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Huge Housing Development Cuts Student Parking in Half

By Gene Thompson


If students and teachers return to campus in the fall semester of 2022 half of their parking lot may be gone.

Developer AvalonBay/Bridge has successfully jumped through all the hoops, and after gathering community input at its Oct. 16 open house, is revving up the bulldozers to transform the Balboa Reservoir parking lot adjacent to City College into an enormous housing development. 

AvalonBay/Bridges Reservoir Project’s website boasts it will create 1,100 new households, “at least half of whom will qualify for affordable/workforce housing.”  Nora Collins, development director of AvalonBay Communities, confirmed that 150 units would also be earmarked as “educator housing.”

The developers promise the 17 acre community will include four acres of open public space, including a playground and community garden.

But questions about traffic congestion and the affordability of the units have left many wondering why San Francisco sold the land at a discount to create a development some feel will cause more problems than it solves.  

Student Christine Hanson worries traffic and parking woes will force more students to abandon the college. “I think it’s gonna limit enrollment. I think it’s gonna make it hard,” she said, adding, “ If you have 40 minutes to get from work to class and you still have to run up the stairs and be sitting in a chair … It’s so congested!”

Another student, Alvin Ja, agreed. “The elimination of 1,000-plus student parking spaces in the Lower Reservoir due to the project will have the real-world consequence of discouraging attendance at City College.”

Kittelson & Associates, contracted to analyze the development’s impact on parking and traffic, determined that during peak use of the reservoir for parking, the development would result in a net shortfall of 239 parking spaces. The firm suggests that the overflow vehicles be parked in the surrounding neighborhood. 

Kittelson further notes that increased traffic congestion could be mitigated by improving traffic signal timing. 

Collins adds that AvalonBay “has agreed to park the 239 [vehicles] on our site, not in the surrounding neighborhood.”

In addition to parking and traffic concerns, some fear that the College community will be priced out of the housing.  According to Collins, “This is a 50% affordable project, and that is required by law. That’s our development agreement.”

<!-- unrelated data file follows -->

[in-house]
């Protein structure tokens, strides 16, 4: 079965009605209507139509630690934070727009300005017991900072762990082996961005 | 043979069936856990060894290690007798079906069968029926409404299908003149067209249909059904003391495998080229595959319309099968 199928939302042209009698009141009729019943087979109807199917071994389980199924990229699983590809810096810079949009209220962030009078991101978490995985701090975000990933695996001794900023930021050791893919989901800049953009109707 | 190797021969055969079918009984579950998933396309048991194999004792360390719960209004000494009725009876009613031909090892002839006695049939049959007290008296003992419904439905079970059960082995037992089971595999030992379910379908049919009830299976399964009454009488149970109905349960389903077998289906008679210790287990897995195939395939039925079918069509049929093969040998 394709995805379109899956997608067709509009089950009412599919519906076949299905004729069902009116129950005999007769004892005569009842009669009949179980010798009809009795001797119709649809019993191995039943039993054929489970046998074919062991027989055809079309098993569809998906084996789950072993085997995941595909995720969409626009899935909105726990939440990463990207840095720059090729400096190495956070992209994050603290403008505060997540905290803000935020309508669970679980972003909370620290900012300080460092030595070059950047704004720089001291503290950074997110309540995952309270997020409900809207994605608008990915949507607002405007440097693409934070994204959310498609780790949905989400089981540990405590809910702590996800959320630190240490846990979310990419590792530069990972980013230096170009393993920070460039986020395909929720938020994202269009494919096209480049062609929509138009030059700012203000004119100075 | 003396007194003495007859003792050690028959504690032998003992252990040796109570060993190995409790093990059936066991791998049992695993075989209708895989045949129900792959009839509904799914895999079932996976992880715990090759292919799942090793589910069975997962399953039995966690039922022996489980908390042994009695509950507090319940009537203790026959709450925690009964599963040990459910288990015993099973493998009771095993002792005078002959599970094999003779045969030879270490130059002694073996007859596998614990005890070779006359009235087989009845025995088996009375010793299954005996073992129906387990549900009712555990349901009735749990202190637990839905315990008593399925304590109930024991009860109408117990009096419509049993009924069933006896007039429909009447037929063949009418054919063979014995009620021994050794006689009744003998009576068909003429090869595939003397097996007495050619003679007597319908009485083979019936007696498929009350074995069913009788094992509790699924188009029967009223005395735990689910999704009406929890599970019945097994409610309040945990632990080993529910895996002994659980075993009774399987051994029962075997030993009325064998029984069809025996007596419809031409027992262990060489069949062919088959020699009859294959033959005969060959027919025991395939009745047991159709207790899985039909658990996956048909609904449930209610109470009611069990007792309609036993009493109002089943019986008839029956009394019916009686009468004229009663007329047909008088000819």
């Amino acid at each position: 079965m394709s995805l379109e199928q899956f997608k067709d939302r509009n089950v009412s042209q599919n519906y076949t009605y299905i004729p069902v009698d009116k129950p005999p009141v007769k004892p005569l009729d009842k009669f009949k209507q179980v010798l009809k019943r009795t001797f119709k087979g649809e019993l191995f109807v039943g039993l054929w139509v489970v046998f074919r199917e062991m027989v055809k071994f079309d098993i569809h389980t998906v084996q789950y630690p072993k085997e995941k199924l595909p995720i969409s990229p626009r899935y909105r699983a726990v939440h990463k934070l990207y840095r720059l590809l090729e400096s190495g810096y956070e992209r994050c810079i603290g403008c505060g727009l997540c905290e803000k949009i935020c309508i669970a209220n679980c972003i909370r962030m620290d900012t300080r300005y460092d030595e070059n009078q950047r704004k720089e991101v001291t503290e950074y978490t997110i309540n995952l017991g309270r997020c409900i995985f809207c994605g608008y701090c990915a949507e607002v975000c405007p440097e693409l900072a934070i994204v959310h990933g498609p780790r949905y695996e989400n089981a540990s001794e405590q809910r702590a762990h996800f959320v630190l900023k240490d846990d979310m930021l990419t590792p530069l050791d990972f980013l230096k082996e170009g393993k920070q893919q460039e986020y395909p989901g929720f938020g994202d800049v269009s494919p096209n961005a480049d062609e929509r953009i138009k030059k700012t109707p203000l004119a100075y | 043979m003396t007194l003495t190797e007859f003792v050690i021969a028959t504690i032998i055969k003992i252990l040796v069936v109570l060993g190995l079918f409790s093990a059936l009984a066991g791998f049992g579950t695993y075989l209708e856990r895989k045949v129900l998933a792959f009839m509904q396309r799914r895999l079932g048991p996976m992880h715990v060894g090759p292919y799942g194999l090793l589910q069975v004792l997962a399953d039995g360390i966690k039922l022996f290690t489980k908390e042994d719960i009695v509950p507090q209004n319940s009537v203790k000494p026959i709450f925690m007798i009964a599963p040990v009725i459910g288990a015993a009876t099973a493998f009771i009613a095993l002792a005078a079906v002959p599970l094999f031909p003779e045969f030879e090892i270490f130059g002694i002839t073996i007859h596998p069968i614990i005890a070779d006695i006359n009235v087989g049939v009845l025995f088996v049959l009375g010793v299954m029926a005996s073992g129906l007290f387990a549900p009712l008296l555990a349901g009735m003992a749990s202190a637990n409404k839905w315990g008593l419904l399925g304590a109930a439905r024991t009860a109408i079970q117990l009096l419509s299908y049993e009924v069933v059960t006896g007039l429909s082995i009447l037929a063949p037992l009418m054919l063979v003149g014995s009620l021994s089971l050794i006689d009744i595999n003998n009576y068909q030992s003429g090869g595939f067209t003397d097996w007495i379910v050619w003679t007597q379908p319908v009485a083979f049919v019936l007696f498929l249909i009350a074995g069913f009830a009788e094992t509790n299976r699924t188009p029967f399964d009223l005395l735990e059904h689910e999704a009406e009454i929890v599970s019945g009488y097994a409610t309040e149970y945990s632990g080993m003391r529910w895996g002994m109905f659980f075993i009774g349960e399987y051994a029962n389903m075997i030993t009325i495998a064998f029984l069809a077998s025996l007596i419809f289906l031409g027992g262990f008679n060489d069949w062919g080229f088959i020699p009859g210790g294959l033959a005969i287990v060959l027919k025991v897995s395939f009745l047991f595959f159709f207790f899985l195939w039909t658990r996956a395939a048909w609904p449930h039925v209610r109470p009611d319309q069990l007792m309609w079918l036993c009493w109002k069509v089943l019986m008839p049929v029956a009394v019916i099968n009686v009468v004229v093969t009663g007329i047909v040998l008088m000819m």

But in the opinion of retired ESL professor Allan Fisher, who was president of the teachers’ union, AFT 2121, from 2000-2004, “What they call ‘affordable’ will not be affordable to most of our students and staff.”

The definition of affordable housing is determined by the city government and not the developer.  When asked how much affordable units would cost to rent, Collins declined, citing that rents depend on variables like median income that change over time.

“I don’t know exactly what the rents are going to be tomorrow,” she said.  “I’m not a fortune teller.”

The dual issues of affordability and transportation problems have led many to wonder whose interests were primary when the San Francisco Public Utilities Commission (PUC) sold the 17 acre lot to AvalonBay/Bridge in 2020 for $11.4 million, far below the market price. 

“11.4 million in San Francisco is nothing for a huge property like that,” Fisher said. “What’s going on behind the scenes? Maybe there’s some corruption here.”

City College Trustee Thea Selby, who recently launched her campaign for state assembly,  voted against a 2021 easement enabling the Balboa Reservoir Project.  When asked her opinion about selling 17 acres of San Francisco land for $11.4 million she repeatedly sidestepped with non-sequiturs, including twice answering, “It’s not our land.”

Selby supports the increase in housing. “What I care about,” Selby said, “is that we build housing quickly, efficiently, effectively; that we have a high amount of affordability.” 

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